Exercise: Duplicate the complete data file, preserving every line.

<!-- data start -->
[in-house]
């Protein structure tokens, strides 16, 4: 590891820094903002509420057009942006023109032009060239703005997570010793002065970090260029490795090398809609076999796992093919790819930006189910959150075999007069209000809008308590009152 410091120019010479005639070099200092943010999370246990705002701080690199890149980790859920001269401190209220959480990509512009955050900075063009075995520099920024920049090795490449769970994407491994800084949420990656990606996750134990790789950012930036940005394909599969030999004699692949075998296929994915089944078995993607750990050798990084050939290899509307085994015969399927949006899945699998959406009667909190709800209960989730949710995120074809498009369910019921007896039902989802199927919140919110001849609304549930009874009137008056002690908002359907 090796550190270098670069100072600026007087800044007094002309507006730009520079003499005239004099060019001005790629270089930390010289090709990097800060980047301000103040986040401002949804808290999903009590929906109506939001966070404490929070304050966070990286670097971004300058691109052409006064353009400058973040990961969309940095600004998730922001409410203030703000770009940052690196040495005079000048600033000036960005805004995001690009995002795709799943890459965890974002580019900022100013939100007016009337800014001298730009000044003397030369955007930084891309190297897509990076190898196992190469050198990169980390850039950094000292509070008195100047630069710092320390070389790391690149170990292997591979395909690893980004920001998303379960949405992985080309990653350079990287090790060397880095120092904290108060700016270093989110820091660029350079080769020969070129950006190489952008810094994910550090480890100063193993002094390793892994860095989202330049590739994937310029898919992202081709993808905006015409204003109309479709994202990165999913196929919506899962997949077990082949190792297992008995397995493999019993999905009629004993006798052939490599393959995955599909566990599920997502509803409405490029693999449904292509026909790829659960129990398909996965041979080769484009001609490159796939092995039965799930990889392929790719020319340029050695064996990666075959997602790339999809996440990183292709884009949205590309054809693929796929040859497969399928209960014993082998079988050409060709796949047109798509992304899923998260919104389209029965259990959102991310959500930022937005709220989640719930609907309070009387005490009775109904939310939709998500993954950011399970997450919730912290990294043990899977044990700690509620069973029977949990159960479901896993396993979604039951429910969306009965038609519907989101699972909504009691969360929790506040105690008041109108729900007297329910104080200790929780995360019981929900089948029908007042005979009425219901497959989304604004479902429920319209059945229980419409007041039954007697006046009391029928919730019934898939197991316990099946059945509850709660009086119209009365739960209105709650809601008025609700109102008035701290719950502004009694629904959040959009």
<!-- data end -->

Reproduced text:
[in-house]
């Protein structure tokens, strides 16, 4: 590891820094903002509420057009942006023109032009060239703005997570010793002065970090260029490795090398809609076999796992093919790819930006189910959150075999007069209000809008308590009152 410091120019010479005639070099200092943010999370246990705002701080690199890149980790859920001269401190209220959480990509512009955050900075063009075995520099920024920049090795490449769970994407491994800084949420990656990606996750134990790789950012930036940005394909599969030999004699692949075998296929994915089944078995993607750990050798990084050939290899509307085994015969399927949006899945699998959406009667909190709800209960989730949710995120074809498009369910019921007896039902989802199927919140919110001849609304549930009874009137008056002690908002359907 090796550190270098670069100072600026007087800044007094002309507006730009520079003499005239004099060019001005790629270089930390010289090709990097800060980047301000103040986040401002949804808290999903009590929906109506939001966070404490929070304050966070990286670097971004300058691109052409006064353009400058973040990961969309940095600004998730922001409410203030703000770009940052690196040495005079000048600033000036960005805004995001690009995002795709799943890459965890974002580019900022100013939100007016009337800014001298730009000044003397030369955007930084891309190297897509990076190898196992190469050198990169980390850039950094000292509070008195100047630069710092320390070389790391690149170990292997591979395909690893980004920001998303379960949405992985080309990653350079990287090790060397880095120092904290108060700016270093989110820091660029350079080769020969070129950006190489952008810094994910550090480890100063193993002094390793892994860095989202330049590739994937310029898919992202081709993808905006015409204003109309479709994202990165999913196929919506899962997949077990082949190792297992008995397995493999019993999905009629004993006798052939490599393959995955599909566990599920997502509803409405490029693999449904292509026909790829659960129990398909996965041979080769484009001609490159796939092995039965799930990889392929790719020319340029050695064996990666075959997602790339999809996440990183292709884009949205590309054809693929796929040859497969399928209960014993082998079988050409060709796949047109798509992304899923998260919104389209029965259990959102991310959500930022937005709220989640719930609907309070009387005490009775109904939310939709998500993954950011399970997450919730912290990294043990899977044990700690509620069973029977949990159960479901896993396993979604039951429910969306009965038609519907989101699972909504009691969360929790506040105690008041109108729900007297329910104080200790929780995360019981929900089948029908007042005979009425219901497959989304604004479902429920319209059945229980419409007041039954007697006046009391029928919730019934898939197991316990099946059945509850709660009086119209009365739960209105709650809601008025609700109102008035701290719950502004009694629904959040959009």